Emotional heartbreak!

I couldn’t believe someone that was supposed to love me could hurt be so badly.

No one was there to protect us no one was kind to us.

I’d look at my mother in her skimpy outfits dancing provocatively, insinuating sexual gestures toward men in the home openly.

She knew I was unhappy she laughed.

There was no stopping her-she did what she wanted, the attention was too great for her.

It gave me a gut-wrenching feeling where at times anger would build up, I imagined wanting her dead believing that would give me some release.

1999 I was 11 years old. I started high school. I enrolled myself, went to all the open days on my own dressed in my primary school uniform.

Many children were there with their parents, I was alone.

I got through, settled well made friends and was happy enough. My mother was still beating me especially if I didn’t tend to my younger siblings or clean up before she woke. One Saturday morning I did everything that was requested of me, yet my mother proceeded to grill me about how useless I was, I felt anger instead of being scared.

She continued holding a broom stick waiting to strike.

I conjured up strength from anger, got up snatched the broom held it towards her and said

“don’t you ever hit me again, if you do, I will hit back”

I believe at the moment I would have damaged her. My mother was in shock she used my little sister as a pawn called the police and stated I beat her. The police attended our home I was shaking and crying. The officer spoke to me alone explain indirectly that he knew I didn’t do anything. I was so fearful. He could see I was a lost soul. I said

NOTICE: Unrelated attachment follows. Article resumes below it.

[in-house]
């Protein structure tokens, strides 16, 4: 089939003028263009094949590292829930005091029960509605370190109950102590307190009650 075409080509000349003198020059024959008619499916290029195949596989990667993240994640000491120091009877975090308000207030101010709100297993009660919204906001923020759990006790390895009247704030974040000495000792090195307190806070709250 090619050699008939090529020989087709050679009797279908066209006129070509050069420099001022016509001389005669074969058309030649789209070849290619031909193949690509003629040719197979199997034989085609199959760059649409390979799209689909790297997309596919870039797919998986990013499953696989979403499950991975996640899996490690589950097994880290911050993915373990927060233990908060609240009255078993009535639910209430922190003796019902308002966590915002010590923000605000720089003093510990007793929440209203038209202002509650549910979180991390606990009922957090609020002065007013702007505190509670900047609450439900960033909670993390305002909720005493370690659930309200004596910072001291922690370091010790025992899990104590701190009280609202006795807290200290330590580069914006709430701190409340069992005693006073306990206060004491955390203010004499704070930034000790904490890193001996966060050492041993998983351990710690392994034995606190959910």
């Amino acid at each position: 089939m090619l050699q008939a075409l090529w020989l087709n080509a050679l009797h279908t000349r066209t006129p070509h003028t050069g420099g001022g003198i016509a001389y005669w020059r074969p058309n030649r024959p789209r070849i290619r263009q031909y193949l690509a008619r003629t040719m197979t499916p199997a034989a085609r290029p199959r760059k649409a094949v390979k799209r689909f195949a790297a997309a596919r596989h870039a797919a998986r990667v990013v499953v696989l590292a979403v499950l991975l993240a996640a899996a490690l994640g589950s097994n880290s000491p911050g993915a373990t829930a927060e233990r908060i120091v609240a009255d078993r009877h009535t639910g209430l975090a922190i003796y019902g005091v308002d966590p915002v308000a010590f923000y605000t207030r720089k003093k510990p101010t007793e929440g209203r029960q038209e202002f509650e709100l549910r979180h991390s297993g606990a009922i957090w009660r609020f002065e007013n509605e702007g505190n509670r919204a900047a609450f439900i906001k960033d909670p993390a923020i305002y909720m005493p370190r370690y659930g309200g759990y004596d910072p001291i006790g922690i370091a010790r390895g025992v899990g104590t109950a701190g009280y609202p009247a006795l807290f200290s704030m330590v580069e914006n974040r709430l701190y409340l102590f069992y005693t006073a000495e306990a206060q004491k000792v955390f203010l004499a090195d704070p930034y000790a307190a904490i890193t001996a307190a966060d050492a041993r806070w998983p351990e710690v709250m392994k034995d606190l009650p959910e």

“I don’t want to be here, I have to stay because of my siblings”

He took a statement and passed it on to the right department.

From that day forward my mother never laid a finger on me or my siblings. I took sole care of them. She went out selling herself for cash or to party. Its as if she was the child and I were the parent.

The roles switched that’s how it felt.

During the summer holidays, on one occasion I went out to meet a friend, while doing so shortly I was approached by a family member who instructed me to rush home. I was not interested until I was instructed again in which I did listen and started making my back thinking this better not be a joke. I walked in and to my surprise my brother was in tears sitting on my mother’s lap with two suited men sitting on my floor I thought “what the hell”

My mum said ‘come near to me’ I declined and sat on the sofa alone. Eyes were all on me (sad eyes) my mum shared,

“Nini your dad is dead”

I froze, I wailed and shook uncontrollably.

“He was arrested for being drunk and was taken to the police station, he had a heart attack in his overnight cell”

I couldn’t even understand that!

A part of me died that day, I totally lost my innocence and childhood.

We attended the funeral where there was an open casket, I saw my paternal grandmother who cried non-stop, the grandmother I did not see in years but loved so dearly as a child.

Nobody cuddled us. Not even our mother.

We saw our dad in his coffin while family prayed repeating mantras.

My fathers’ family were informed of his death before we were and took full responsibility for funeral arrangements. It was a traditional Hindu ceremony followed with cremation.